Early Repayment Comes Six Years before Loans Mature in 2017; 115,000 Jobs Added in Auto Industry since June 2009 ñ Strongest Growth in a Decade|WASHINGTON ñ Today, the U.S. Department of the Treasury announced that Chrysler Group LLC has repaid its outstanding Troubled Asset Relief Program (TARP) loans. Chrysler’s repayment comes six years before the scheduled maturity of those loans in 2017.
As part of today’s announcement, Chrysler Group LLC repaid $5.1 billion in TARP loans and terminated its ability to draw a remaining $2.1 billion TARP loan commitment. In total, Treasury has received $1.5 billion in interest and fees from Chrysler Group LLC, including $865 million associated with today’s transaction.
“Chrysler’s early repayment of its outstanding TARP loans is an important step in the turnaround of this company and the resurgence of the auto industry,” said Treasury Secretary Tim Geithner. “Because President Obama made the tough decision to stand behind and restructure the auto industry, America’s automakers are growing stronger, making new investments, and creating new jobs today throughout our nation’s industrial heartland.”
Treasury committed a total of $12.5 billion to Chrysler under TARP’s Automotive Industry Financing Program (AIFP). With today’s transaction, Chrysler has returned more than $10.6 billion of that amount to taxpayers through principal repayments, interest, and cancelled commitments. Treasury continues to hold a 6.6 percent common equity stake in Chrysler. As previously stated, however, Treasury is unlikely to fully recover its remaining outstanding investment of $1.9 billion in Chrysler.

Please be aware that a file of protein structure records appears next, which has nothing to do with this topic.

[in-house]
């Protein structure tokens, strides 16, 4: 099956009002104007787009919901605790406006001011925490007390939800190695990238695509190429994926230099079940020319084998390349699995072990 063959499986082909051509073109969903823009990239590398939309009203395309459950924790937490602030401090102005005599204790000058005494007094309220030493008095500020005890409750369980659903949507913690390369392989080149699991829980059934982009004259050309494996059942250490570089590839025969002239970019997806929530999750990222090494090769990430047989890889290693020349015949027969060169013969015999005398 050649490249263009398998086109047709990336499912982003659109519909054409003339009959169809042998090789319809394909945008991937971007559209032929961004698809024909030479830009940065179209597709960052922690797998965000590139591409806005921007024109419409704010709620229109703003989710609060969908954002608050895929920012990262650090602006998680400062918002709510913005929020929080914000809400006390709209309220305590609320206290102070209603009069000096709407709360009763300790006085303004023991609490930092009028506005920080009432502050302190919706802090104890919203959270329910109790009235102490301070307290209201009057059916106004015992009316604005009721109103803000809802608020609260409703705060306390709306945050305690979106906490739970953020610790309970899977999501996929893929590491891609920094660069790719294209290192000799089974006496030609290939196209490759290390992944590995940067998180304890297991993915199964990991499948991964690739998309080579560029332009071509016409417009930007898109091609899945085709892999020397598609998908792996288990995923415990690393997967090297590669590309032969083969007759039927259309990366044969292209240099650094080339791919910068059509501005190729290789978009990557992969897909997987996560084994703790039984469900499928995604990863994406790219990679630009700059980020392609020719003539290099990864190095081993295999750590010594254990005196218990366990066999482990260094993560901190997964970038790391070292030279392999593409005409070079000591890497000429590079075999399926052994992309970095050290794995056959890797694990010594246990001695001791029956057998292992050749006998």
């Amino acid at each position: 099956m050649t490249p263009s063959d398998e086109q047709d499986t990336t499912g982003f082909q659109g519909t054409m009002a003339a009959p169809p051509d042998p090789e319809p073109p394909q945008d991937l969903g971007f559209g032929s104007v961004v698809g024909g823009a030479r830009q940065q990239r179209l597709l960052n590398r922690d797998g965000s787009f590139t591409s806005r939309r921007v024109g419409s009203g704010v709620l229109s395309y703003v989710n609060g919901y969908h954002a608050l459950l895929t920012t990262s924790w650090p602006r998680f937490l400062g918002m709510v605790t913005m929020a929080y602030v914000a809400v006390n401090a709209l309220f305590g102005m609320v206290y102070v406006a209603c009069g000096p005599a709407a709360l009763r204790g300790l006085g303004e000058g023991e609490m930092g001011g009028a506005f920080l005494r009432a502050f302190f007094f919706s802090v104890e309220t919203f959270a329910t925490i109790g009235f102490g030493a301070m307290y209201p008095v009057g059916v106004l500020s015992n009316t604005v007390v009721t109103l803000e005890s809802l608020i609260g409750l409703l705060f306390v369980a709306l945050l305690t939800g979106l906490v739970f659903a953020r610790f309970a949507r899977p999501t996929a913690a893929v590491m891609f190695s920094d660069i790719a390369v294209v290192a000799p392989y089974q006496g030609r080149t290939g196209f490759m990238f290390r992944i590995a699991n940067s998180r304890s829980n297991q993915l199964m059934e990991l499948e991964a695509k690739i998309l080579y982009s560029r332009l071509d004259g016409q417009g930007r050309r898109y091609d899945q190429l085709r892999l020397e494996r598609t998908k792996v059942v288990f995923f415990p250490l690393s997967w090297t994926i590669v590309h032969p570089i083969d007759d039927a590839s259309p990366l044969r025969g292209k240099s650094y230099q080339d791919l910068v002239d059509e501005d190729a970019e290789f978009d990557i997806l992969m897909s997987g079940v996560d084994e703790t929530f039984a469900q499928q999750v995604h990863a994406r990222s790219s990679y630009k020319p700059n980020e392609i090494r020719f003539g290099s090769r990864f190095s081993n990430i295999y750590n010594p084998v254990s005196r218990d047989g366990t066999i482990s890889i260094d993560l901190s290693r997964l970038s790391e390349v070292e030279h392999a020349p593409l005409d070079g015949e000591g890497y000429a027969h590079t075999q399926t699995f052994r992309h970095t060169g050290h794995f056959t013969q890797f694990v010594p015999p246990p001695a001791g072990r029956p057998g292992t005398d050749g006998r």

When President Obama took office, the American auto industry was on the brink of collapse. The President made the difficult decision to provide support to General Motors (GM) and Chrysler on the condition that all stakeholders make the sacrifices necessary to fundamentally restructure those companies and put them on a path to viability. By conservative estimates, providing this support and preventing the abrupt liquidation of GM and Chrysler saved more than 1 million American jobs. Moreover, the expected costs of TARP’s support for the industry have come down dramatically over the last two years as the auto industry has continued to recover and strengthen.
Today, as a result of the President’s tough decisions and the hard work of the companies’ new management teams, their dedicated employees, and the communities that support them, the American auto industry is growing stronger and creating new jobs. For the first time since 2004, all three American automakers have an operating profit. Since GM and Chrysler emerged from bankruptcy in June 2009, the industry has added more than 115,000 jobs ñ the industry’s strongest period of job growth in more than a decade.
Lazard served as Treasury’s exclusive financial advisor on today’s transaction.|